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Photo by: Sydney Rose

Dia de los Muertos has been celebrated for years. There is more to the holiday than just the seasonal store decor sold at your local Target. Through the beautiful yellow and orange marigolds as well as the colorfully designed skulls, the history of the Day of the Dead runs deep.

Widely celebrated from Nov. 1 to Nov. 2 in the Mexican area and cultural heritage, Dia de los Muertos is a tradition to keep and remember the deceased loved ones of many near. It is the one time a year the souls of deceased relatives reunite with their living loved ones.

The Day of the Dead began about three thousand years ago in the culture of pre-Columbian Mesoamerica. In Aztec and Nahua beliefs, death was a sacred part of the circle of life. These beliefs translate into the current day ofrendas or altars where people leave personable items specific to their deceased loved ones on the graves. Photographs, food and toys or jewelry characterize these sacred altars.

Ofrendas are often made in homes as well. It commemorates and helps the deceased loved ones find their way back to the living. Ofrendas can be found among the abundance of rich Mexican culture in the Houston area at local Mexican restaurants or shops during this season.

This holiday has been integrated into the current-day Mexican culture. With parades in bigger cities such as Mexico City or Guanajuato, the tradition has become a beautiful celebration.

Spreading Mexican culture in the United States is seen in movies such as Disney’s 2016 “Coco.” The holiday has become known as something more than just a “Mexican Halloween.”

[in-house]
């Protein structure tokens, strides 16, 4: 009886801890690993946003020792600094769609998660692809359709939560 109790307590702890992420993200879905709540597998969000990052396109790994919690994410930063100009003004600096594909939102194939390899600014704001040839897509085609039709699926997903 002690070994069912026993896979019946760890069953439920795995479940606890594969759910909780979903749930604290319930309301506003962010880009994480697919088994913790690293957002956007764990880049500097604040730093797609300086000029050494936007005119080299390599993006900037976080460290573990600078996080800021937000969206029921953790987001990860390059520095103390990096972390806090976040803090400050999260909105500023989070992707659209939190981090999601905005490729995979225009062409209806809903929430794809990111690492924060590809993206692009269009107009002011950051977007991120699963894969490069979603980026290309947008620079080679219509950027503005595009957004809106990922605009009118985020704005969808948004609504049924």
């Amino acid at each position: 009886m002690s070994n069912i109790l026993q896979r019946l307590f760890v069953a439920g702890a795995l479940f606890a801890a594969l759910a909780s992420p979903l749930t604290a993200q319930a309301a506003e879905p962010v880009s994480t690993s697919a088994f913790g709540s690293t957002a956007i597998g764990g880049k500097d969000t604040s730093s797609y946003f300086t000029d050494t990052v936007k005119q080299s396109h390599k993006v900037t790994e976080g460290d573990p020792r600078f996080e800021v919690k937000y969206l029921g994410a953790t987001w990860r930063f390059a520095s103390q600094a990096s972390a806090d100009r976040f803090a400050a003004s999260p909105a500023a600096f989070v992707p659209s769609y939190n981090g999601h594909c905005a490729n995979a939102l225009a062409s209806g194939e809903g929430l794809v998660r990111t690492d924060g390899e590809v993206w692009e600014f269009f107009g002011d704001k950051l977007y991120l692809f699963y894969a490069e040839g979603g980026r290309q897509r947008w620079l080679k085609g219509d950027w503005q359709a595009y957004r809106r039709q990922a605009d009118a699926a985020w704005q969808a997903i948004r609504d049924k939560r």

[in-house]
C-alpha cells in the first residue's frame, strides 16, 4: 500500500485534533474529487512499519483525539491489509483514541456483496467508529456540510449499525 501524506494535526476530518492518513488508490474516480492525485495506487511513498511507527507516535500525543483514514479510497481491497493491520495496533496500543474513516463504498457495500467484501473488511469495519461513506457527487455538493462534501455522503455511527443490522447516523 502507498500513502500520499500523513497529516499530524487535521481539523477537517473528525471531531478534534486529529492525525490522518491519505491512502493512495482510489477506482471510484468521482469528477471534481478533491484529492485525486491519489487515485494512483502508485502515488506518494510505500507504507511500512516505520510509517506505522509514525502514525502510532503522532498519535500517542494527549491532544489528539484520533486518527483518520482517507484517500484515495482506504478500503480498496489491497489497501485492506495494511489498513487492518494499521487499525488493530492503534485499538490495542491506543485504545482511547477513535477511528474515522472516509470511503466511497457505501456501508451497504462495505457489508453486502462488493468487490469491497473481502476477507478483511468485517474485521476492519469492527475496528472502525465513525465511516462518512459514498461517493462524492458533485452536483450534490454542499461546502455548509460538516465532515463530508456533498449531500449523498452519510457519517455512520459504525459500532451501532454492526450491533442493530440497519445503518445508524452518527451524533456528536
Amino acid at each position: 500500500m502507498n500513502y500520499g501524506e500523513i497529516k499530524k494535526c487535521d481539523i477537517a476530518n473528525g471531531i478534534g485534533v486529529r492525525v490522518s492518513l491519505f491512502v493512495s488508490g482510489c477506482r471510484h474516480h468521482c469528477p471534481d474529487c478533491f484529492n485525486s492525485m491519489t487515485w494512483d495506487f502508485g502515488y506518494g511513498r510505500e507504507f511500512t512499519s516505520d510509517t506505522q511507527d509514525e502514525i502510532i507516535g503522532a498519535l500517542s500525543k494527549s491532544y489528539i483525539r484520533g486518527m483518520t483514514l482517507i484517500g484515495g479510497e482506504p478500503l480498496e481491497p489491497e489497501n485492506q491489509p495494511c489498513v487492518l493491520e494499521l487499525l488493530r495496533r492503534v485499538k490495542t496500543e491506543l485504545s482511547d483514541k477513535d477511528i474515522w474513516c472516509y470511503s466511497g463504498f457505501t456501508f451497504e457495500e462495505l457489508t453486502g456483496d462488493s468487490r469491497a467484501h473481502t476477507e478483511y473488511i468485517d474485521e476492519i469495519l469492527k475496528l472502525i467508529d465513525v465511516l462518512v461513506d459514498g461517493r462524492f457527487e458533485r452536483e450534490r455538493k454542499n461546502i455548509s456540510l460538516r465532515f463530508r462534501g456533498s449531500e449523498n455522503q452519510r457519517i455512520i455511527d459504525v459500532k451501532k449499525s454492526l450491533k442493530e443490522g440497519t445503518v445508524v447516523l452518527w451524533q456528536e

Graveyard parties run throughout the two-day celebration. An insurmountable amount of marigolds signify the jubilant energy, and candles are lit to provide a warm welcome to the deceased. Heartfelt prayers and music are played as a sense of joy is reached among the unison of reminiscence.

Specifically in the Houston area, there are many ways to partake in the activities of the Day of the Dead.

The Houston Arboretum and Nature Center will be holding a candlelight concert in celebration on Nov.1.

The annual Dia de los Muertos Houston parade will be held on Nov. 4 at Sam Houston Park. The Houston’s Children’s Museum is hosting a Dia de los Muertos week until Nov. 5. The Karbach Brewery will also be hosting a market for Dia de los Muertos on Nov. 5.

Surrounded by skull face paint, flower embroidered huipils and traditional Mexican meals, there is an immense reverence for the lives of deceased loved ones.

Dia de los Muertos is meant to honor the lives of those who have come before us. Igniting and inducing a spirit of honor and true respect for the loved ones people have lost, the Day of the Dead is a celebration to remind people how important it is to never forget.

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